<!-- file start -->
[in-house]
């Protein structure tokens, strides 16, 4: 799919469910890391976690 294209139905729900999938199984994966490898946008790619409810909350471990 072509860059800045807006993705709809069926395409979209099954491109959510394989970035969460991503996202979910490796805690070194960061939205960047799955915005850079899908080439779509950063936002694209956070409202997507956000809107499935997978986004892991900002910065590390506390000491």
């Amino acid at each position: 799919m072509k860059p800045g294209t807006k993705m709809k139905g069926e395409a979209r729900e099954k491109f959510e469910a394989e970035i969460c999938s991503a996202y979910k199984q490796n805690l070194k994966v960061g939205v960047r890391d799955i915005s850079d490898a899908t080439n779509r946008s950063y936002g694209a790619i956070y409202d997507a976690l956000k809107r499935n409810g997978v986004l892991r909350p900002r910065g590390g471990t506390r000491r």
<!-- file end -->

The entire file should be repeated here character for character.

[in-house]
């Protein structure tokens, strides 16, 4: 799919469910890391976690 294209139905729900999938199984994966490898946008790619409810909350471990 072509860059800045807006993705709809069926395409979209099954491109959510394989970035969460991503996202979910490796805690070194960061939205960047799955915005850079899908080439779509950063936002694209956070409202997507956000809107499935997978986004892991900002910065590390506390000491």
């Amino acid at each position: 799919m072509k860059p800045g294209t807006k993705m709809k139905g069926e395409a979209r729900e099954k491109f959510e469910a394989e970035i969460c999938s991503a996202y979910k199984q490796n805690l070194k994966v960061g939205v960047r890391d799955i915005s850079d490898a899908t080439n779509r946008s950063y936002g694209a790619i956070y409202d997507a976690l956000k809107r499935n409810g997978v986004l892991r909350p900002r910065g590390g471990t506390r000491r």